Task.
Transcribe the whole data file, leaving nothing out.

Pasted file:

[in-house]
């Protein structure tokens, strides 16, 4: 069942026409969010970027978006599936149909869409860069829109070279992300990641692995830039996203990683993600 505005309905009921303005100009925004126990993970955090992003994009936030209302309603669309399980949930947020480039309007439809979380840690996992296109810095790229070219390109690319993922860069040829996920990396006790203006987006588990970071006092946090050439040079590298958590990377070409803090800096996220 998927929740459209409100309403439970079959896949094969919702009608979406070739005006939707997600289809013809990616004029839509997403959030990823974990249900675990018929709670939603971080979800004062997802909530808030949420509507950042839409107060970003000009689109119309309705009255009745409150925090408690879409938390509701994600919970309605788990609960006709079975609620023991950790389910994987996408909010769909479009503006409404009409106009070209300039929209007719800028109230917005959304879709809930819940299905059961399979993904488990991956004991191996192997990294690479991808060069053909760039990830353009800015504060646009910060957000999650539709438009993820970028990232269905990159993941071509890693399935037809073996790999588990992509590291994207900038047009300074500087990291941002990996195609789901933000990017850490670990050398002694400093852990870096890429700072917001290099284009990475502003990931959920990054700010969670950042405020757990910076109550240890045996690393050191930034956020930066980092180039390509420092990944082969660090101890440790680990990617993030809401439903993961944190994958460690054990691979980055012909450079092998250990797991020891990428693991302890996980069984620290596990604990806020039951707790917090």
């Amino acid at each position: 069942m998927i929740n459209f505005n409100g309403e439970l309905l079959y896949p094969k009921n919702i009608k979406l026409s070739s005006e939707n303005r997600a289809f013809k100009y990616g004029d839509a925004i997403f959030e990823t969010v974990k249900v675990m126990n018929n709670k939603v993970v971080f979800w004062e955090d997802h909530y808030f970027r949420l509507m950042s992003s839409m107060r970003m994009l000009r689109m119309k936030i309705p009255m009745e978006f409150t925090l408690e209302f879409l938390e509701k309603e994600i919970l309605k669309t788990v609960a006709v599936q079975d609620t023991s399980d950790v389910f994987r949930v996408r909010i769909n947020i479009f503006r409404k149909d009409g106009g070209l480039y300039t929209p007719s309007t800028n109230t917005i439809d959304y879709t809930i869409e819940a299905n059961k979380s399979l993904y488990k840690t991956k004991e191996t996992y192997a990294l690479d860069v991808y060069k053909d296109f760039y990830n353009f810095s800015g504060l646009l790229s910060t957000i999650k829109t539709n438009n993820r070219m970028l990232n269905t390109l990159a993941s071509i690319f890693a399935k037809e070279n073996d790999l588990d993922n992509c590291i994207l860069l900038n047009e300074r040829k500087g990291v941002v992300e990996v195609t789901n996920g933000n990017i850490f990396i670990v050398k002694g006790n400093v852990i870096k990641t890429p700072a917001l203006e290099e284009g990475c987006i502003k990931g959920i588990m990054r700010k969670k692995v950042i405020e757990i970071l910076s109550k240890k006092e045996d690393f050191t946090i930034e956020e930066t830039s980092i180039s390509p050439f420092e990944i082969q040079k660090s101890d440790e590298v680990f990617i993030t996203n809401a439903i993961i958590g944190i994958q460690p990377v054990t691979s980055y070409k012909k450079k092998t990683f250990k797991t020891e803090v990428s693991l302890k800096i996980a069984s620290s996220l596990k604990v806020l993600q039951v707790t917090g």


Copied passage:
[in-house]
């Protein structure tokens, strides 16, 4: 069942026409969010970027978006599936149909869409860069829109070279992300990641692995830039996203990683993600 505005309905009921303005100009925004126990993970955090992003994009936030209302309603669309399980949930947020480039309007439809979380840690996992296109810095790229070219390109690319993922860069040829996920990396006790203006987006588990970071006092946090050439040079590298958590990377070409803090800096996220 998927929740459209409100309403439970079959896949094969919702009608979406070739005006939707997600289809013809990616004029839509997403959030990823974990249900675990018929709670939603971080979800004062997802909530808030949420509507950042839409107060970003000009689109119309309705009255009745409150925090408690879409938390509701994600919970309605788990609960006709079975609620023991950790389910994987996408909010769909479009503006409404009409106009070209300039929209007719800028109230917005959304879709809930819940299905059961399979993904488990991956004991191996192997990294690479991808060069053909760039990830353009800015504060646009910060957000999650539709438009993820970028990232269905990159993941071509890693399935037809073996790999588990992509590291994207900038047009300074500087990291941002990996195609789901933000990017850490670990050398002694400093852990870096890429700072917001290099284009990475502003990931959920990054700010969670950042405020757990910076109550240890045996690393050191930034956020930066980092180039390509420092990944082969660090101890440790680990990617993030809401439903993961944190994958460690054990691979980055012909450079092998250990797991020891990428693991302890996980069984620290596990604990806020039951707790917090």
């Amino acid at each position: 069942m998927i929740n459209f505005n409100g309403e439970l309905l079959y896949p094969k009921n919702i009608k979406l026409s070739s005006e939707n303005r997600a289809f013809k100009y990616g004029d839509a925004i997403f959030e990823t969010v974990k249900v675990m126990n018929n709670k939603v993970v971080f979800w004062e955090d997802h909530y808030f970027r949420l509507m950042s992003s839409m107060r970003m994009l000009r689109m119309k936030i309705p009255m009745e978006f409150t925090l408690e209302f879409l938390e509701k309603e994600i919970l309605k669309t788990v609960a006709v599936q079975d609620t023991s399980d950790v389910f994987r949930v996408r909010i769909n947020i479009f503006r409404k149909d009409g106009g070209l480039y300039t929209p007719s309007t800028n109230t917005i439809d959304y879709t809930i869409e819940a299905n059961k979380s399979l993904y488990k840690t991956k004991e191996t996992y192997a990294l690479d860069v991808y060069k053909d296109f760039y990830n353009f810095s800015g504060l646009l790229s910060t957000i999650k829109t539709n438009n993820r070219m970028l990232n269905t390109l990159a993941s071509i690319f890693a399935k037809e070279n073996d790999l588990d993922n992509c590291i994207l860069l900038n047009e300074r040829k500087g990291v941002v992300e990996v195609t789901n996920g933000n990017i850490f990396i670990v050398k002694g006790n400093v852990i870096k990641t890429p700072a917001l203006e290099e284009g990475c987006i502003k990931g959920i588990m990054r700010k969670k692995v950042i405020e757990i970071l910076s109550k240890k006092e045996d690393f050191t946090i930034e956020e930066t830039s980092i180039s390509p050439f420092e990944i082969q040079k660090s101890d440790e590298v680990f990617i993030t996203n809401a439903i993961i958590g944190i994958q460690p990377v054990t691979s980055y070409k012909k450079k092998t990683f250990k797991t020891e803090v990428s693991l302890k800096i996980a069984s620290s996220l596990k604990v806020l993600q039951v707790t917090g």